Rewarding sustainable start-ups and inspiring future business founders at QE’s entrepreneurship festival

Rewarding sustainable start-ups and inspiring future business founders at QE’s entrepreneurship festival

Hundreds of sixth-formers were involved in a two-day entrepreneurship festival hosted by QE that featured a pitching competition where real money was offered to real entrepreneurs.

As well as a workshop and presentations, the festival incorporated the final of the quarterly Startup Competition run by LSE Generate – the London School of Economics and Political Science’s entrepreneurial hub. This included a Dragon’s Den-style pitching competition.

Year 12 pupils from QE were joined by counterparts visiting from North London Collegiate School. QE frequently collaborates with NLCS as part of an academic partnership between the two schools.

Headmaster Neil Enright said: “It was an inspiring couple of days! Hosting the event provided a brilliant way of celebrating innovation and leadership among entrepreneurs of all backgrounds, giving our boys an insight into the worlds of business and seed-funding.

“The workshop got the students working together to think about how they can empower themselves and others to solve the problems they see in society.”

The workshop was run by entrepreneur Nikita Khandwala and the LSE Generate team. Nikita, who read Spanish and Linguistics at the University of Oxford, is a freelance writer and consultant, who is also Head of Partnerships for the London Interdisciplinary School.

Assistant Head (Pupil Involvement) Crispin Bonham-Carter outlined some of the highlights of the festival and the numbers involved.

  • “Sixty Year 12 students from the two schools workshopped key entrepreneurial skills, guided by the wonderful Nikita Khandwala;
  • Six real-life start-up founders gave an inspiring after-school presentation;
  • Over 200 boys watched the pitching competition itself;
  • Another 50 boys took part in an impromptu Q&A with the entrepreneurs during the judges’ deliberations.”

Several start-ups were allocated funding, with the top prize of £6,000 going to Haja Isatu Bah, who runs Uman4Uman, a social enterprise that focuses on the issue of period poverty in Africa, providing young girls in Sierra Leone with reusable, sustainable sanitary pads.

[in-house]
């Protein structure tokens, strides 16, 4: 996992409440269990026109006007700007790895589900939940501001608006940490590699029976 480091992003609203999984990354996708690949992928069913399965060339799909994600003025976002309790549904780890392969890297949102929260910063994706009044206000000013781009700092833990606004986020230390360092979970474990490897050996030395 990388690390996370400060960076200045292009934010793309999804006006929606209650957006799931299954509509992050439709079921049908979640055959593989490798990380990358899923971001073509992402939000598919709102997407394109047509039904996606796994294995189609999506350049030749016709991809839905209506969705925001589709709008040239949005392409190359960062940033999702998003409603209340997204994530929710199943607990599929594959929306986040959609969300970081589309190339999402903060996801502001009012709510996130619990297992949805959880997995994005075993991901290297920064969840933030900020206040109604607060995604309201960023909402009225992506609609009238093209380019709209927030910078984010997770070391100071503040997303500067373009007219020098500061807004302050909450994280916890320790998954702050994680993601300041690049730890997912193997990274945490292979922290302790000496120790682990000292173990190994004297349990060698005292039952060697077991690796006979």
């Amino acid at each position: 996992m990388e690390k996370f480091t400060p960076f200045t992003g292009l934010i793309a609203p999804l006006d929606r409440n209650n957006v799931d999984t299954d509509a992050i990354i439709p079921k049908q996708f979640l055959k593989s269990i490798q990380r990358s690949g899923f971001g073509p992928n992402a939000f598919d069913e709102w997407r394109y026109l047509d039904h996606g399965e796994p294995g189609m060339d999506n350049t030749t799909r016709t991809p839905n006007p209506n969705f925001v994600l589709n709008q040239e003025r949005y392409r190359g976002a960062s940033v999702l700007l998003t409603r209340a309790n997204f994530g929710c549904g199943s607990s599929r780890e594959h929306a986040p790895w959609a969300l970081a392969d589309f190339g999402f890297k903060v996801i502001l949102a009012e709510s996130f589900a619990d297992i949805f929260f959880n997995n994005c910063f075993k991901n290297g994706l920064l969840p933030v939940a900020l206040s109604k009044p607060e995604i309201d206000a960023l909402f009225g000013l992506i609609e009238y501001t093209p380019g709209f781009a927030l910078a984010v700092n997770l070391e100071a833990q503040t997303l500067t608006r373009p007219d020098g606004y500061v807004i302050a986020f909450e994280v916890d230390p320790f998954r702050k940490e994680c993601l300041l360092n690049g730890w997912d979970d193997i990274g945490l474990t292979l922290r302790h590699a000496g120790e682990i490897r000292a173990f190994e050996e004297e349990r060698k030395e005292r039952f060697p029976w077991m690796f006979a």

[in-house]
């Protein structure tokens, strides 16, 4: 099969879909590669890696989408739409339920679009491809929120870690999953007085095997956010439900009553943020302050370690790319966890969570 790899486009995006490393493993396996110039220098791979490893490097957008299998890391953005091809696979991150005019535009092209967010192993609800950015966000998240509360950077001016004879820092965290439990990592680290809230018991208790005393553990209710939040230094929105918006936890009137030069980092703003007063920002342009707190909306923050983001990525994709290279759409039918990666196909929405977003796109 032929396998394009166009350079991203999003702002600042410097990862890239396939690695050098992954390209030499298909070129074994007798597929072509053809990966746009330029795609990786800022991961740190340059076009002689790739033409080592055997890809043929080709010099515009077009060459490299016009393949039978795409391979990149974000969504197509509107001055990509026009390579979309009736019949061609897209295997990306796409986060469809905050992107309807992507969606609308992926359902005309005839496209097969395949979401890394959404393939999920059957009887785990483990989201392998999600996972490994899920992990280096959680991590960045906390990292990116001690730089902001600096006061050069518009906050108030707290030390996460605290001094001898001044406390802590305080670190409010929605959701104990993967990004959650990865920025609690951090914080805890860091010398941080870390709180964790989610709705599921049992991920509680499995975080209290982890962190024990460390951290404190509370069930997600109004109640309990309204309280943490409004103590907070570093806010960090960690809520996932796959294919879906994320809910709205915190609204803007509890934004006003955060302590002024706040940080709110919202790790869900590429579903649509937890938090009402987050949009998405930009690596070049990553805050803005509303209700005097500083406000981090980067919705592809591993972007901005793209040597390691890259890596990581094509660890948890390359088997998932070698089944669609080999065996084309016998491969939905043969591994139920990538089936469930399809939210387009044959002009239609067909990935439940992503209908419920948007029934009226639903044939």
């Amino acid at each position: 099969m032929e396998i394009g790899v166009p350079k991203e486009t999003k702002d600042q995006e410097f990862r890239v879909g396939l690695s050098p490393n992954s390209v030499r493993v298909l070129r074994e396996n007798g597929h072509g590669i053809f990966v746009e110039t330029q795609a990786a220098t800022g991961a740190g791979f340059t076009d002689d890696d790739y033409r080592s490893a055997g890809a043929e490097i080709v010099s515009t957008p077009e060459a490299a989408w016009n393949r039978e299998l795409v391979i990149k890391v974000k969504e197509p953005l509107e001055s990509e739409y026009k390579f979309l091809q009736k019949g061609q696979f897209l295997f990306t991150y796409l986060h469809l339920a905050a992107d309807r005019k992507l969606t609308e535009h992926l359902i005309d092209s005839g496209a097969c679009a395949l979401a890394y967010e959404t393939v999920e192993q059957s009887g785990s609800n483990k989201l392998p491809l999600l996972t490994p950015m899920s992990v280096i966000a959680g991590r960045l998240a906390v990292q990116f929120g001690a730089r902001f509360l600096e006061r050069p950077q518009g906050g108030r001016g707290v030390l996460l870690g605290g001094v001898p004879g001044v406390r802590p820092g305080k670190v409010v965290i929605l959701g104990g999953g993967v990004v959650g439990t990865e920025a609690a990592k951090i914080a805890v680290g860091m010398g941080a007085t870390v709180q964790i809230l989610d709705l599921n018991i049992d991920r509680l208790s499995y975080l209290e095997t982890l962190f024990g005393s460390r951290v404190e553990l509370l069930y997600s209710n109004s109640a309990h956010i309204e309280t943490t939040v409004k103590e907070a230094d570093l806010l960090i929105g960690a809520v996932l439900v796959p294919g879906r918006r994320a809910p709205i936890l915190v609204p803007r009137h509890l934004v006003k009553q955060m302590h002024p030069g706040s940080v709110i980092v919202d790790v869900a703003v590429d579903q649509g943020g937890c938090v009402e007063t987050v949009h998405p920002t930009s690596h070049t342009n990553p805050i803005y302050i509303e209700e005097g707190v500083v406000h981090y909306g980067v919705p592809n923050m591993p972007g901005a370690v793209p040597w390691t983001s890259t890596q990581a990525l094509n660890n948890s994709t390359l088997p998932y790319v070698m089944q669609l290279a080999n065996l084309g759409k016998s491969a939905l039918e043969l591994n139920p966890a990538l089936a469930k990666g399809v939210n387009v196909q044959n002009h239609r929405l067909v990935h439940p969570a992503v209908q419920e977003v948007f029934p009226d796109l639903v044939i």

Haja said afterwards: “It was an honour to showcase our mission and vision alongside seven other remarkable startups, each striving to make a positive impact in their respective communities.”

The £4,000 second prize went to Prakriti Gautam, who runs agricultural business Khetipati Organics, which works with smallholders in Dhankuta, Eastern Nepal, offering them fair prices, while also providing opportunities to young people. Third and fourth prizes were £2,000 apiece, with £1,000 awarded to the four runners-up.

All the businesses had to explain how they are contributing to the UN Sustainable Development Goals.

The sixth-formers even had the chance to allocate some money themselves: those observing the pitches in the competition were able to put their questions to the participants and vote – resulting in the award of a special £2,000 grant. This was added to the prize money awarded by the adult judges.

This vote for the best presentation went to one of the four runners-up, The Corporate Law Academy – described as “the largest community for those entering the legal profession, with over 20,000 members”. Its founder, Jaysen Sutton, later said he was “grateful to have won audience favourite and grant funding”. He thanked the organisers for giving him “the opportunity to talk to a very engaged group of school students”.

To view photos from festival, click on the thumbnails below.